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How to write an abstract

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  1. How to write an abstract Dr. Steve Wallace

  2. The problem with motivation as a researcher • Why computer games? - Tell our own story - 1) motivation - 2) clear mission - 3) try different ways to succeed - 4) quantified success - 5) make a difference in my online world • Highly effective researchers stay motivated • We need excitement and purpose in our research

  3. Writing research is telling our own story Research is interesting for the same reasons Research can “tell our story” - motivation ( background ) - mission (objective) - try different ways to succeed (methods) - quantified success (results) - impact (implications or discussion) We must find motivation in our research

  4. Abstract Elements Mirror the Paper 1) Reason for writing: Motivation Why should we be interested? 2) Problem: Clear mission What problem do we attempt to solve? 3) Methodology: Ways to succeed What approach do we use to solve the problem? 4) Results: Quantify progress What happened? 5) Implications: Making a difference in the world How does this work add to the body of knowledge on the topic?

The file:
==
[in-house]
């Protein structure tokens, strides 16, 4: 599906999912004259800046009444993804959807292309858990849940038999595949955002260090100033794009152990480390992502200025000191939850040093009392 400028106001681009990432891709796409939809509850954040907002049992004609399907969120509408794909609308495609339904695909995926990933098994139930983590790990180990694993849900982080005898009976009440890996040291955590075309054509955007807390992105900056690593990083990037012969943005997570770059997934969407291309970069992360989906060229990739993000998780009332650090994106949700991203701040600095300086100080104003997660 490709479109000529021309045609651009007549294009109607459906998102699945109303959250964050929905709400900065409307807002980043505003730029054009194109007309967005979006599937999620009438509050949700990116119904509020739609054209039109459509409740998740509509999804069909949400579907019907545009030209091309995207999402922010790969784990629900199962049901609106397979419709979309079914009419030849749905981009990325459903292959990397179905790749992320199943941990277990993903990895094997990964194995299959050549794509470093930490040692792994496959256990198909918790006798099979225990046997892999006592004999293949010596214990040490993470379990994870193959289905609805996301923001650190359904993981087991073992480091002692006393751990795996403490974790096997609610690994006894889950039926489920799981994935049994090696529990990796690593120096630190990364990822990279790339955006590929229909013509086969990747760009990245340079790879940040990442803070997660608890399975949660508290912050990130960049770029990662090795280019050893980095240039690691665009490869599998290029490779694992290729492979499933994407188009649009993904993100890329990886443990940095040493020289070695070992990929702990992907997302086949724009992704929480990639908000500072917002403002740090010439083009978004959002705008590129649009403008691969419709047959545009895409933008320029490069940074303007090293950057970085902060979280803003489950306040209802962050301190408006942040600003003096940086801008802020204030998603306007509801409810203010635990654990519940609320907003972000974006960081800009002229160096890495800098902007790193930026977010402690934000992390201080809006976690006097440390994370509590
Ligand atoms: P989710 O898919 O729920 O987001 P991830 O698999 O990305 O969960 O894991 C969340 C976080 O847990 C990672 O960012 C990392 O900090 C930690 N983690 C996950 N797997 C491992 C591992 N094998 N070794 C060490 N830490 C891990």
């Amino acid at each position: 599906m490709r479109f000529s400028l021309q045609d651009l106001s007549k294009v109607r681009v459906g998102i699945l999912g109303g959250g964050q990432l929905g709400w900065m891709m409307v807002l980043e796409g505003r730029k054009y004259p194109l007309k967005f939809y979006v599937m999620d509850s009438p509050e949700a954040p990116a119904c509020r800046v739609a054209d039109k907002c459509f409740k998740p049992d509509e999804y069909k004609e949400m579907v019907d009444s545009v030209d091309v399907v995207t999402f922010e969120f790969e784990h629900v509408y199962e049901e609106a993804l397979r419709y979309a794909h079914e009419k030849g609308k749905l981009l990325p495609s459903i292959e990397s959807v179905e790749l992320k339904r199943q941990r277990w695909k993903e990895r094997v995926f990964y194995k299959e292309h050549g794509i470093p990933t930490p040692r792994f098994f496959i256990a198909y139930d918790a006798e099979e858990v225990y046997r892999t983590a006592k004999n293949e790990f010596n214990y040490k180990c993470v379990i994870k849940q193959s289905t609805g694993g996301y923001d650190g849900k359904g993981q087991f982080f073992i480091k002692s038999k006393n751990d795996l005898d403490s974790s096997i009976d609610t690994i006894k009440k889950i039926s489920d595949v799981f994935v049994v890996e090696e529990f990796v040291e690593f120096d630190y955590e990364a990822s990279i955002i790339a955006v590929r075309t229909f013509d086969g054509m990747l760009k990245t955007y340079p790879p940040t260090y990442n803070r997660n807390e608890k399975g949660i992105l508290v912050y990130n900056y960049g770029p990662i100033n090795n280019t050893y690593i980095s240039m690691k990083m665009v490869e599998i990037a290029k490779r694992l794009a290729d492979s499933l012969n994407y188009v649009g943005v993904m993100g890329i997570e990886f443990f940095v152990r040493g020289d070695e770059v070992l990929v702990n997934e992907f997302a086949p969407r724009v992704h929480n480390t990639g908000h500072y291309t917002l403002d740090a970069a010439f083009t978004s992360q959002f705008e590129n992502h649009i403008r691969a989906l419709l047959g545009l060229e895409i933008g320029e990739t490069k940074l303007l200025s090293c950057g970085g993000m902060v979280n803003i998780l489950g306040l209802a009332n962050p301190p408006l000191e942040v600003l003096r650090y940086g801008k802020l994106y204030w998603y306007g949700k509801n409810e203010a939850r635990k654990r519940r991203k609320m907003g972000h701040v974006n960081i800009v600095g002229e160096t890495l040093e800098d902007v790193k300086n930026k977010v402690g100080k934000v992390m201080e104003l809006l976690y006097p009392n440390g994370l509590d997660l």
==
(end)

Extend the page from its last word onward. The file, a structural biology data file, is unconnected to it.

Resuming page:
5. Simpler abstract structure • 6 questions • Why this study? • What did you investigate? • What did you do? • What did you find out? • What do your results mean? • So what?

  6. Heroes vs. Researchers • Both are judged by their problems • Both use methods to achieve their results

  7. Stories vs. Research • Both must be interesting or they won’t be retold or cited • Interesting = help solve a problem • Both must be well told • - Sometimes the way we tell the story is more important than the story itself

  8. Reasons for major revision or rejection of Taiwanese journal papers

  9. Why is an abstract important? • Used for conferences and papers • Published in computerized databases and printed indexes abstracts for scholars • Often you are cited based only on abstract • Indicative and informative and descriptive • We will discuss the structured informative